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1. Kitchens are often considered the 'hub of the

by:KingKonree     2020-08-28

Could it be that by moving a wall, or incorporating a small side room, the space could be more productive and useful? If you are going to install a new kitchen, then adding on a small amount of building work may only add a little to the project, but a lot to how the kitchen can be used.

2. Plan your space - what do you want to use it for?

Is this just to be a kitchen, or is to be a dining room as well, do you need a comfortable seating area, a workplace for children's homework, a mobile phone station, a computer desk? Write a list of what the space needs to accommodate - how the family will use it?

3. Talk things through with all your family - plan together

A new kitchen impacts on the whole family, and therefore involve the whole family - let them have their say before you start planning. Get their ideas as well and make everyone feel part of the project. Putting new kitchen is disruptive, so be prepared and get everyone involved.

4. Start with the ideal, and then adapt if you need to

Start your planning with the ideal, and then cut your cloth accordingly. Keep that ideal in mind even when economising - and see if you can do some things in two stages to keep costs reasonable.

5. Decide on your kitchen cabinet style and overall look.

Take a look at manufacturers and their style - what are you looking for?

Have an idea of what you want before you start talking to a supplier. Look through magazines and pull out kitchens you like, colour schemes that suit, individual elements that excite - make your own scrapbook of ideas to show the designer.

6. Make early decisions on the big areas - floor and worktop

Kitchens are not just the cabinets - the flooring will change the look of the space dramatically, as indeed will the worktops. Large areas need careful consideration and whenever possible floor the whole room before the kitchen is fitted. Look at worktop options and decide which you would prefer - granite, marble, composite, wood, metal - the list is long so consider it well.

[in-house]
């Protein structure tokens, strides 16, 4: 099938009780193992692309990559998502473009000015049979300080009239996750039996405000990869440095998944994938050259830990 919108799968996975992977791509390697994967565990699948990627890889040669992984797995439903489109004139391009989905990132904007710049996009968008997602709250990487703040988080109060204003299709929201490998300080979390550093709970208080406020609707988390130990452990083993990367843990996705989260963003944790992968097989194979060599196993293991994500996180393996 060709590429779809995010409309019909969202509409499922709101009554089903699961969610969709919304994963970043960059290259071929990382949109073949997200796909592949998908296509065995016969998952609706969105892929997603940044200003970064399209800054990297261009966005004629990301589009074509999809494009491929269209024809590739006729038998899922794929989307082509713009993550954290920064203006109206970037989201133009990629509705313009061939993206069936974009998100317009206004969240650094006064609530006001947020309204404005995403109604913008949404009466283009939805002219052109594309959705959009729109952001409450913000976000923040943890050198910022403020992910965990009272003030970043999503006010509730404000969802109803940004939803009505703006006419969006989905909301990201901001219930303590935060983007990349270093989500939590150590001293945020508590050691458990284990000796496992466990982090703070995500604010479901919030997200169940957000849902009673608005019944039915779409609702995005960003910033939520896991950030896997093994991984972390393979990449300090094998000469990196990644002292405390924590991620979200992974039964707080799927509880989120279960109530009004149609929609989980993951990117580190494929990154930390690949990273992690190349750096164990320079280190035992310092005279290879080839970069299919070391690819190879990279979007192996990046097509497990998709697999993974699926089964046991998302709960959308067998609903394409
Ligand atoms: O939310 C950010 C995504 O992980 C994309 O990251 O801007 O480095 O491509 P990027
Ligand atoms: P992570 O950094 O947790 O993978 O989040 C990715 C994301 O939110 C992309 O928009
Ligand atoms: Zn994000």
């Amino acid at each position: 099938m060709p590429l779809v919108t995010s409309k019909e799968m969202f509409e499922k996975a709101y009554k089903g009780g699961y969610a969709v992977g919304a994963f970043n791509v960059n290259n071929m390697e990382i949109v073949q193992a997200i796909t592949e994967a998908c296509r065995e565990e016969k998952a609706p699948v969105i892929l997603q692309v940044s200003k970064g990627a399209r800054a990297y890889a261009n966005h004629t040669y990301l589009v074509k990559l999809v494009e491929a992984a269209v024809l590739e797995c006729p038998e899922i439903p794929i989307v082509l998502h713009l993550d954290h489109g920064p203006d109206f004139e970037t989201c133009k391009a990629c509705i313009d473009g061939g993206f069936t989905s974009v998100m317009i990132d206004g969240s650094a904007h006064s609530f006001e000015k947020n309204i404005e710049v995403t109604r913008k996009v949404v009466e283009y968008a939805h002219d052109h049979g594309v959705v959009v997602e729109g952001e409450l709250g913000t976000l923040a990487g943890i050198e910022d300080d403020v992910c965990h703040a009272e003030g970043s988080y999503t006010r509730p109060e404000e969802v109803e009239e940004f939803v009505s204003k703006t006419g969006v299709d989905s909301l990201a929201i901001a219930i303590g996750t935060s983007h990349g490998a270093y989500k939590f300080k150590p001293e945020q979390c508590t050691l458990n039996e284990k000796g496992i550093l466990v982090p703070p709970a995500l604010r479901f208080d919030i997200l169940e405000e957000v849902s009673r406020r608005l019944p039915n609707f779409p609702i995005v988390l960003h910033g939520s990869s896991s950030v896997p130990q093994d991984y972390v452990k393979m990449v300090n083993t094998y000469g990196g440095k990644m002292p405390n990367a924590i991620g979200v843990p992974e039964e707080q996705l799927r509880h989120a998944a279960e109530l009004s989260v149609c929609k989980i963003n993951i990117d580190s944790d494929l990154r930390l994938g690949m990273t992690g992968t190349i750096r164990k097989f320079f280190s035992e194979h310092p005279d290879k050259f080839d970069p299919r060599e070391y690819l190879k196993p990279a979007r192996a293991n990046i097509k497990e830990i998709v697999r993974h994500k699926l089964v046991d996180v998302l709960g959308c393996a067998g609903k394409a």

7. Look at the appliances you may need

Let the supplier know how you use your kitchen. Make it clear which areas are essentials and which are luxuries. Choose appliances that you will use and need.

Every aspect can be accommodated if the designer knows from the start.

8. Choose a supplier who you like - then use their experience and trust their judgement

Essential to any partnership, and a new kitchen is definitely a partnership - is an empathy and understanding. So choose a supplier who is 'on your wavelength', and who you like. During the process of designing and manufacturing your kitchen you will build up a working relationship, and this needs to be with someone you can talk to.

9. Set a realistic budget

Work within your means, budgets often grow during a project, so start with a realistic budget which covers as many areas as possible. If you are working in an old property there are often things hidden away which need sorting once you start ripping out existing kitchens. Be aware that the utility supplies cost money to move - and the electrical and plumbing planning is essential.

10. Don't skimp on the basic structure and infrastructure

Use your money wisely. If you have a limited budget - then spend it firstly on the room and getting the utilities in place - the electrics wired in, and the drainage all new and sorted. Ensure the room is heated, either with underfloor or with traditional radiators, and that the walls are in good repair. The main structure needs to be sound before you put in your new bespoke kitchen

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